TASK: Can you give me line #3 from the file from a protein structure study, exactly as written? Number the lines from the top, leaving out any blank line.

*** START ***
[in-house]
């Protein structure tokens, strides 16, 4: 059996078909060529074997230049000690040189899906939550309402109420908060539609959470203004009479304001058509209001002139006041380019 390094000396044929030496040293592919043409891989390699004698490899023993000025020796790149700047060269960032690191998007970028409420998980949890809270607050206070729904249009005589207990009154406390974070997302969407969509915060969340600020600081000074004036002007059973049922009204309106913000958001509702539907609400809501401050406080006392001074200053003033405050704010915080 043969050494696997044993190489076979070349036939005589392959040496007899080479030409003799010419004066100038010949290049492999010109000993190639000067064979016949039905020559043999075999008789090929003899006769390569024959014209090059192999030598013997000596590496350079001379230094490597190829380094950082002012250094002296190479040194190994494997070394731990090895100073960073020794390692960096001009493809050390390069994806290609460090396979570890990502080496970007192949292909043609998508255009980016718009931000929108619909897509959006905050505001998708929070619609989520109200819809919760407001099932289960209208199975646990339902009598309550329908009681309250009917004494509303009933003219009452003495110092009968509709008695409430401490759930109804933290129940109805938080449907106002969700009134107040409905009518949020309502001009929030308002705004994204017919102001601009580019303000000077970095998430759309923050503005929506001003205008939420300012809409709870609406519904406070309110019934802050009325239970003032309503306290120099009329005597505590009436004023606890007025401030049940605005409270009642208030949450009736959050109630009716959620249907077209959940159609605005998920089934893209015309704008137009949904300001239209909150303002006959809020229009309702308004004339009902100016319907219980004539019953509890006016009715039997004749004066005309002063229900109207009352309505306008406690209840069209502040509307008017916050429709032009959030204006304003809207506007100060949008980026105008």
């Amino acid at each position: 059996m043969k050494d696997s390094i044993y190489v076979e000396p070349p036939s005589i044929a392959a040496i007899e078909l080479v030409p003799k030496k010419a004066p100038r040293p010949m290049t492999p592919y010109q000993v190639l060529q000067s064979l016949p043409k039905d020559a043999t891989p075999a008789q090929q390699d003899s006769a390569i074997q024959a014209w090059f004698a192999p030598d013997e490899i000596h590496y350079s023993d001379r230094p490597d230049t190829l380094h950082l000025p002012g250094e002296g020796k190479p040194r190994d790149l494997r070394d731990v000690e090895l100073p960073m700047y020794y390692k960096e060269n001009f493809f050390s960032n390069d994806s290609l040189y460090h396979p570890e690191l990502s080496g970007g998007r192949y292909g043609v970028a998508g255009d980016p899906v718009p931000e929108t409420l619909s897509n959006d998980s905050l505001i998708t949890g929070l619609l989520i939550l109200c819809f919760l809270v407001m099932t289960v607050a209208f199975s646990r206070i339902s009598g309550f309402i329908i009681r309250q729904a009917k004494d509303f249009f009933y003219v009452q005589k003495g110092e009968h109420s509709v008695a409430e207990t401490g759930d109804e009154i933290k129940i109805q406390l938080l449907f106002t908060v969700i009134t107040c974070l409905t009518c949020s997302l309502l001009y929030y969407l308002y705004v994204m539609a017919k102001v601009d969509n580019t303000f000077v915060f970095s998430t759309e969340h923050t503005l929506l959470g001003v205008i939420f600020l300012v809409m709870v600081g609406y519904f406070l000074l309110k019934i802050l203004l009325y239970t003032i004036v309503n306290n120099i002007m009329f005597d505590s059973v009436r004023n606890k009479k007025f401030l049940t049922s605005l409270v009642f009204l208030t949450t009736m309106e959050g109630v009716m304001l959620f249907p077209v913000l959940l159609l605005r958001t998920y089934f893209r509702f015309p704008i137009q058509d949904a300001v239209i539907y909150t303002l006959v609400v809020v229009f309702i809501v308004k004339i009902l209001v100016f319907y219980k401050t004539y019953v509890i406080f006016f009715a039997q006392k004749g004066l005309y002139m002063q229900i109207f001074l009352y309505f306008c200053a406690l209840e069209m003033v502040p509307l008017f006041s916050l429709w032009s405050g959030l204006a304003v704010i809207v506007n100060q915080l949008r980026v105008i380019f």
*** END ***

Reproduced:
């Amino acid at each position: 059996m043969k050494d696997s390094i044993y190489v076979e000396p070349p036939s005589i044929a392959a040496i007899e078909l080479v030409p003799k030496k010419a004066p100038r040293p010949m290049t492999p592919y010109q000993v190639l060529q000067s064979l016949p043409k039905d020559a043999t891989p075999a008789q090929q390699d003899s006769a390569i074997q024959a014209w090059f004698a192999p030598d013997e490899i000596h590496y350079s023993d001379r230094p490597d230049t190829l380094h950082l000025p002012g250094e002296g020796k190479p040194r190994d790149l494997r070394d731990v000690e090895l100073p960073m700047y020794y390692k960096e060269n001009f493809f050390s960032n390069d994806s290609l040189y460090h396979p570890e690191l990502s080496g970007g998007r192949y292909g043609v970028a998508g255009d980016p899906v718009p931000e929108t409420l619909s897509n959006d998980s905050l505001i998708t949890g929070l619609l989520i939550l109200c819809f919760l809270v407001m099932t289960v607050a209208f199975s646990r206070i339902s009598g309550f309402i329908i009681r309250q729904a009917k004494d509303f249009f009933y003219v009452q005589k003495g110092e009968h109420s509709v008695a409430e207990t401490g759930d109804e009154i933290k129940i109805q406390l938080l449907f106002t908060v969700i009134t107040c974070l409905t009518c949020s997302l309502l001009y929030y969407l308002y705004v994204m539609a017919k102001v601009d969509n580019t303000f000077v915060f970095s998430t759309e969340h923050t503005l929506l959470g001003v205008i939420f600020l300012v809409m709870v600081g609406y519904f406070l000074l309110k019934i802050l203004l009325y239970t003032i004036v309503n306290n120099i002007m009329f005597d505590s059973v009436r004023n606890k009479k007025f401030l049940t049922s605005l409270v009642f009204l208030t949450t009736m309106e959050g109630v009716m304001l959620f249907p077209v913000l959940l159609l605005r958001t998920y089934f893209r509702f015309p704008i137009q058509d949904a300001v239209i539907y909150t303002l006959v609400v809020v229009f309702i809501v308004k004339i009902l209001v100016f319907y219980k401050t004539y019953v509890i406080f006016f009715a039997q006392k004749g004066l005309y002139m002063q229900i109207f001074l009352y309505f306008c200053a406690l209840e069209m003033v502040p509307l008017f006041s916050l429709w032009s405050g959030l204006a304003v704010i809207v506007n100060q915080l949008r980026v105008i380019f």